Cobalt crisis in Congo may increase prices of electric vehicles
The Democratic Republic of Congo is deeply in argument with some of the world’s largest mining companies. The reason is a revised mining law that is set to increase taxes on cobalt, an important metal for electric vehicle batteries. Under the amended legislation, royalties for cobalt could rise from 2 per cent to 10 per cent just as global carmakers look to secure supplies of the metal to meet ambitious targets for production of electric vehicles.
The law, which parliament passed at the weekend, also sets higher tax rates for copper and gold in the resource-rich country. The chief executiv es of Gl encore, the Swiss-based commodities group, and Randgold, the UK-listed gold miner, have both travelled to the DRC to oppose the new law, which still has to be signed by President Joseph Kabila, report the Financial Times. “One can expect unprecedented lobbying efforts from the sector to change the president’s mind before he signs the revised mining code into law,” said Elisabeth Caesens, of Resource Matters, a Brussels-based non-government organisation.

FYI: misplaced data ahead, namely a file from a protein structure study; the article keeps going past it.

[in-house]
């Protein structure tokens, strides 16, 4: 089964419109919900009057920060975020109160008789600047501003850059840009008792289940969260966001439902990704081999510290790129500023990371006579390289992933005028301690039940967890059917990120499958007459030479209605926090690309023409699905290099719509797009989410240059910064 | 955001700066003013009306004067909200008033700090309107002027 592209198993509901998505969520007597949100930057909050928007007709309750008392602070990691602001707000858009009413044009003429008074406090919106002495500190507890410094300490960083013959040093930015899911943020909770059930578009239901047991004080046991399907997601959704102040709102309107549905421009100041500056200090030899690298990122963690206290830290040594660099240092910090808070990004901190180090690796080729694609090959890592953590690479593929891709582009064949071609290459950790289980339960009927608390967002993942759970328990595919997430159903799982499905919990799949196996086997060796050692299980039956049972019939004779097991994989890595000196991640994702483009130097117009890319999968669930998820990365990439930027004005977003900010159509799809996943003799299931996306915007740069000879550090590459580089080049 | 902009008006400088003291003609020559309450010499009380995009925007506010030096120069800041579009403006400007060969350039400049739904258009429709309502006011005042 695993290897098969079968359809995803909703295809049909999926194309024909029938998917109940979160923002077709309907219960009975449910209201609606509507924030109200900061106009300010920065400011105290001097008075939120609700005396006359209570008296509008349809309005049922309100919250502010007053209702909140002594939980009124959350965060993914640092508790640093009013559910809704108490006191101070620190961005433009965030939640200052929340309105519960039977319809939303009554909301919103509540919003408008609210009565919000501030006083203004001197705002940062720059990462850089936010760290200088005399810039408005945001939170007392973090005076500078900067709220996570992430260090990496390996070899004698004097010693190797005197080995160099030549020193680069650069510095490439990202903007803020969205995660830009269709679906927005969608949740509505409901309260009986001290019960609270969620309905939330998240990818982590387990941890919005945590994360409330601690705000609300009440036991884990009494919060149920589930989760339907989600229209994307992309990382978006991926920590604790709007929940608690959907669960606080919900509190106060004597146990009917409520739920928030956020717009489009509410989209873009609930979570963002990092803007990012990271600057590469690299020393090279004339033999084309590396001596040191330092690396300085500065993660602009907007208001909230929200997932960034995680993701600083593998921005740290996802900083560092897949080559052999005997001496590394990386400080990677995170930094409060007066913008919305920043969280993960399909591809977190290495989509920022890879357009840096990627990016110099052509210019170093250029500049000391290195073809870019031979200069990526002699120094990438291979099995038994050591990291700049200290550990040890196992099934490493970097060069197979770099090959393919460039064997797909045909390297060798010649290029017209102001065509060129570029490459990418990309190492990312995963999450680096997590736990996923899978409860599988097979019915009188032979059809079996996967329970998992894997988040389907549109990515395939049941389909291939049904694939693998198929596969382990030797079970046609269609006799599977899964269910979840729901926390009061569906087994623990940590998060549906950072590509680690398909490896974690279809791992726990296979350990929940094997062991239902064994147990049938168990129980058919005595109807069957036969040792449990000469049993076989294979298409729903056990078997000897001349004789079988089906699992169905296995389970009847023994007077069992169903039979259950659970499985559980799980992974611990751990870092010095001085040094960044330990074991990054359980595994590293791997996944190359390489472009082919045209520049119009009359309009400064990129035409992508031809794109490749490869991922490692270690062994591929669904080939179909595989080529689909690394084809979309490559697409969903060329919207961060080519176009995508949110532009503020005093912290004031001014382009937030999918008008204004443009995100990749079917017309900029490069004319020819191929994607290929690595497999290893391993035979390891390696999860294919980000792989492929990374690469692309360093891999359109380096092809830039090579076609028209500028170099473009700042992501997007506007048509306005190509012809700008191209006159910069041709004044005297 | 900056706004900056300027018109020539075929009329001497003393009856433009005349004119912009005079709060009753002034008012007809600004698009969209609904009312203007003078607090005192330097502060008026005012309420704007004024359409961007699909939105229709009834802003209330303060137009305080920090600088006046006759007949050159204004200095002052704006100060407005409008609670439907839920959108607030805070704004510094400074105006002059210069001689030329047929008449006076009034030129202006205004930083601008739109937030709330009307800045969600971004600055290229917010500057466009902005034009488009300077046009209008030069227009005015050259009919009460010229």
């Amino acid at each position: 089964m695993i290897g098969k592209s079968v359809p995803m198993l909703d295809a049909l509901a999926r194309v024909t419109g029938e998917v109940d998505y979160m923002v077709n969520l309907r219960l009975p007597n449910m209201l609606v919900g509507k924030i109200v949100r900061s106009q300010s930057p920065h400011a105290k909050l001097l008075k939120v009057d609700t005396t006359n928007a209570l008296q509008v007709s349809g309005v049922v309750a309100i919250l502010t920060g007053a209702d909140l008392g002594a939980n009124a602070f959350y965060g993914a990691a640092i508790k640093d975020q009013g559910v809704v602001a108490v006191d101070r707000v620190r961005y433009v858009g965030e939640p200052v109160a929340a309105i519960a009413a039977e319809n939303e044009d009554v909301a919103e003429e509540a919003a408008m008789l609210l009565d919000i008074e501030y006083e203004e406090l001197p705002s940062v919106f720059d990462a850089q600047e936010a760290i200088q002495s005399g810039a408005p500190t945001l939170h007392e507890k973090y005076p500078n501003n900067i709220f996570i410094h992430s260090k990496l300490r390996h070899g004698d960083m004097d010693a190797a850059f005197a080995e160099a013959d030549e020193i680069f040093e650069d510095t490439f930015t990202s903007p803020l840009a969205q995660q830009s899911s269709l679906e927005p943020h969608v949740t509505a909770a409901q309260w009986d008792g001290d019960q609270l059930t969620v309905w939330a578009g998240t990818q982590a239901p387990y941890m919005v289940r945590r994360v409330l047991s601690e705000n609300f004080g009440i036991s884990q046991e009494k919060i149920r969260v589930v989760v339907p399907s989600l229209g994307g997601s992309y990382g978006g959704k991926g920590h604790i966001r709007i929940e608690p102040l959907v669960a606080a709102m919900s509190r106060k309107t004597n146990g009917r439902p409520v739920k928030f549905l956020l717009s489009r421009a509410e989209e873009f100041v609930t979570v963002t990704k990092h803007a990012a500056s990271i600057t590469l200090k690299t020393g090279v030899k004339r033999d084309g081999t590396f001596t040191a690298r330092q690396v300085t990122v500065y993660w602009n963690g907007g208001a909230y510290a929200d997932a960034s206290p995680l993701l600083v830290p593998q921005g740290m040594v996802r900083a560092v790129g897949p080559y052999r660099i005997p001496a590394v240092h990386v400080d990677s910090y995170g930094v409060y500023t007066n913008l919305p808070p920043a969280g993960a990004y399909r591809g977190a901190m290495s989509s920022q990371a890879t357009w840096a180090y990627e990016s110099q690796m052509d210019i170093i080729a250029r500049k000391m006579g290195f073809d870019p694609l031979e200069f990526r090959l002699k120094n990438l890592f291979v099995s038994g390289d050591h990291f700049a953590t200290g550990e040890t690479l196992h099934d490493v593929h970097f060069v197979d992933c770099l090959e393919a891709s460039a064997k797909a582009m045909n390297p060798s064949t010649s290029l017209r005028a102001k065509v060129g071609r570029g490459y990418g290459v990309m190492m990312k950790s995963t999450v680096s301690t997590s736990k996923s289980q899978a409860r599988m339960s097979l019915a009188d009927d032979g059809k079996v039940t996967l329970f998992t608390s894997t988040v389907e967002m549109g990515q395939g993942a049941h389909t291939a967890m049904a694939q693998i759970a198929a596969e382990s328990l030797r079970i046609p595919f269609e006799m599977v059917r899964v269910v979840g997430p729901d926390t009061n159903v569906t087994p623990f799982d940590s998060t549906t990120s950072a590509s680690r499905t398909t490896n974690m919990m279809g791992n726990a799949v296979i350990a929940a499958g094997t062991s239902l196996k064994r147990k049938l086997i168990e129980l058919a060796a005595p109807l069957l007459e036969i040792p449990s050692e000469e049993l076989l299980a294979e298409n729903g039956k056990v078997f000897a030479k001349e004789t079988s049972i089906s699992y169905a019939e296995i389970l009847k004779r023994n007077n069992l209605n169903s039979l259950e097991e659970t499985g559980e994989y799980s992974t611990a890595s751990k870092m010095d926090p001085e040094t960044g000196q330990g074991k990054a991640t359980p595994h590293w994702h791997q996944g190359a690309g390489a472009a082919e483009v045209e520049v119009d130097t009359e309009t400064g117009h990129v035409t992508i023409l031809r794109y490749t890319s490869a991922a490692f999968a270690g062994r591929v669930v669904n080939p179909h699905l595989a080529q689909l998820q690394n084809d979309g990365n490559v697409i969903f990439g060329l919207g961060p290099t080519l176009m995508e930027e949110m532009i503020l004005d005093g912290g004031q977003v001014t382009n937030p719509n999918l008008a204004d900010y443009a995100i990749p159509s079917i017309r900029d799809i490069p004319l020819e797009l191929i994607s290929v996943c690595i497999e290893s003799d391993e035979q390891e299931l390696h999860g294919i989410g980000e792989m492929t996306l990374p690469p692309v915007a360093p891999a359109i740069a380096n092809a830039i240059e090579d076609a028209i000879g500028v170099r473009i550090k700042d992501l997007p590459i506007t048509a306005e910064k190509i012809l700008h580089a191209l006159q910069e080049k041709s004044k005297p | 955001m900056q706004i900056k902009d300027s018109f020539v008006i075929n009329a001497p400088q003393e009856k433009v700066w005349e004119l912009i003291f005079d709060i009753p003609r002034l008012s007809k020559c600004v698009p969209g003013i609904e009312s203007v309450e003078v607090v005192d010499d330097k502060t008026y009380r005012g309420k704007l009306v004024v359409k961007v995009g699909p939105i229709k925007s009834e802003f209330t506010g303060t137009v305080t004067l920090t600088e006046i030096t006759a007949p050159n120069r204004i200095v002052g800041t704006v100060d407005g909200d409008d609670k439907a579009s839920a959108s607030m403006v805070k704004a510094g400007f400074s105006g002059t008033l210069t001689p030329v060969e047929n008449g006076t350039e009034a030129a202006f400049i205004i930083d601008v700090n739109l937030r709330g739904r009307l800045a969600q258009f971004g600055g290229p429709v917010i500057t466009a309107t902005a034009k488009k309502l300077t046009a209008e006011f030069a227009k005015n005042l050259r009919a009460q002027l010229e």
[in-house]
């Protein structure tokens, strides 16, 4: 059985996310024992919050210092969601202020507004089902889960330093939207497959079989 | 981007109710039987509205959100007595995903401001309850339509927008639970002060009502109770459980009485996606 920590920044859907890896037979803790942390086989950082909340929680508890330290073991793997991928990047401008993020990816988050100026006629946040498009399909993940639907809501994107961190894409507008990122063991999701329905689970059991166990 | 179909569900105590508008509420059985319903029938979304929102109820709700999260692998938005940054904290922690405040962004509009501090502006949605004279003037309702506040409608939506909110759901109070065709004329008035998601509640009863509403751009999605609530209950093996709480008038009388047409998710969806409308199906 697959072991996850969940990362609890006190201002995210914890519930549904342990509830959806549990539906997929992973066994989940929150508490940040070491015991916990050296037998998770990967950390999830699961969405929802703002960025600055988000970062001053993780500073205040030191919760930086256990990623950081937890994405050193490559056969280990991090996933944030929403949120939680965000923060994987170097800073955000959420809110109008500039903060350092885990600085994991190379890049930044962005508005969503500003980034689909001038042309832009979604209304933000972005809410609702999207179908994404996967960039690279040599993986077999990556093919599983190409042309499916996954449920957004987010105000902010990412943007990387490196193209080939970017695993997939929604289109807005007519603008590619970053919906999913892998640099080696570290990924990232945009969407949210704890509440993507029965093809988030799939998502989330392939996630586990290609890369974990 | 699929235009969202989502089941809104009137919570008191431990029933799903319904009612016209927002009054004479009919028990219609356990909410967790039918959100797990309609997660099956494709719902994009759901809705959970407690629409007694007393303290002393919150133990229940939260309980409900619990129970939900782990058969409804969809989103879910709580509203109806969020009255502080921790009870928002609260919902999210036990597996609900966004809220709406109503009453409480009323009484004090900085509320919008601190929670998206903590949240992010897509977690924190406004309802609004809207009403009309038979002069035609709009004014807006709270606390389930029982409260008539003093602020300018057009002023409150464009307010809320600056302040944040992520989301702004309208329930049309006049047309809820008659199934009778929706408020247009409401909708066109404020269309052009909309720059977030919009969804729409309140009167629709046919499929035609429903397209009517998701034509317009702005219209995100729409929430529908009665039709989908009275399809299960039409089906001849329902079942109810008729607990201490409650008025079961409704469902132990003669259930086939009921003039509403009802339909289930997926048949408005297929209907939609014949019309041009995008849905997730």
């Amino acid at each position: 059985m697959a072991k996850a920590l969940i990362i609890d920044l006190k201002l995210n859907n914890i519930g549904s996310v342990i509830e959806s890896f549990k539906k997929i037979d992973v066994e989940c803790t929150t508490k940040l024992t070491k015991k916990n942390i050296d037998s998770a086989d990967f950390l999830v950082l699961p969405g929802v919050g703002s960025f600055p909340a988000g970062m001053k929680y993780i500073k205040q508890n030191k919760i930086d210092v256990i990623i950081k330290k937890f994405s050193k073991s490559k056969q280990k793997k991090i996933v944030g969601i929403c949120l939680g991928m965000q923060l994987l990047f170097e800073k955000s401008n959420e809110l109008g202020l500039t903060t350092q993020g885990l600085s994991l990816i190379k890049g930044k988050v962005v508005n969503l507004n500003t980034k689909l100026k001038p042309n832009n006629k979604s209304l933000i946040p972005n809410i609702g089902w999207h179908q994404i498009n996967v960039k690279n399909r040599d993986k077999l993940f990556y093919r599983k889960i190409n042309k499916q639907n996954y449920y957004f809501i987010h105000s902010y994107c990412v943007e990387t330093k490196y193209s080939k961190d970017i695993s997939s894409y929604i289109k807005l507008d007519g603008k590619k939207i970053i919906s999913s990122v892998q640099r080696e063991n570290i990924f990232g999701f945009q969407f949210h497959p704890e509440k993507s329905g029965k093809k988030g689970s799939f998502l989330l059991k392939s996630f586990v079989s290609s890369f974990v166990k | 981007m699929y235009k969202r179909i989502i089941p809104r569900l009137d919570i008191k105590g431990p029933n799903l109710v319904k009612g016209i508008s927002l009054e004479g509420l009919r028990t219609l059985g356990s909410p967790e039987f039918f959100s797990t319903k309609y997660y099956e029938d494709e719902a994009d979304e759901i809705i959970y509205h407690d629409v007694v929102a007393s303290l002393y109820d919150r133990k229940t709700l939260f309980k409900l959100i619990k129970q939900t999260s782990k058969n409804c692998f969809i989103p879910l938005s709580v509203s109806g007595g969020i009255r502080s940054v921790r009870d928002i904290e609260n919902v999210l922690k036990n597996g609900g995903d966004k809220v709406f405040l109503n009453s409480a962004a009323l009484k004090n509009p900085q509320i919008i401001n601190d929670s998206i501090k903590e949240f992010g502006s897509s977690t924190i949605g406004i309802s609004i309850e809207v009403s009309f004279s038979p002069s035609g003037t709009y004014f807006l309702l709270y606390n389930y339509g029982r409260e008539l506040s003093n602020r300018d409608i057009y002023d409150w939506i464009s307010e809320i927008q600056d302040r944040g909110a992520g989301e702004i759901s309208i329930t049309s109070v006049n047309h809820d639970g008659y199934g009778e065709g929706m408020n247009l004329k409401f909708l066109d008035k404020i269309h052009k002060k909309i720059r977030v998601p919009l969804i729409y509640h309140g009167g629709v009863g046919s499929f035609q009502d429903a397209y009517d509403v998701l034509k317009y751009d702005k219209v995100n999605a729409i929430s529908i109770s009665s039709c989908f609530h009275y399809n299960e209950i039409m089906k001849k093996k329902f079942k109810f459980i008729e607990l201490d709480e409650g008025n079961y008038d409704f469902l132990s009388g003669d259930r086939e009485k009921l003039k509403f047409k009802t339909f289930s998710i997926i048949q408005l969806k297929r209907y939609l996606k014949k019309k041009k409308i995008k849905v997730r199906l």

If signed by Mr Kabila, the revision of the 2002 law could substantially raise revenues for his government as it prepares for elections in December. About $10bn worth of copper and cobalt is exported from the DRC every year. The 2002 law was an attempt to increase transparency and predictability for foreign mining companies in the DRC, after years of civil war following the fall of former dictator Mobutu Sese Seko in 1997. It contained a clause that stated that mining companies would be protected for 10 years if any changes were made to the law.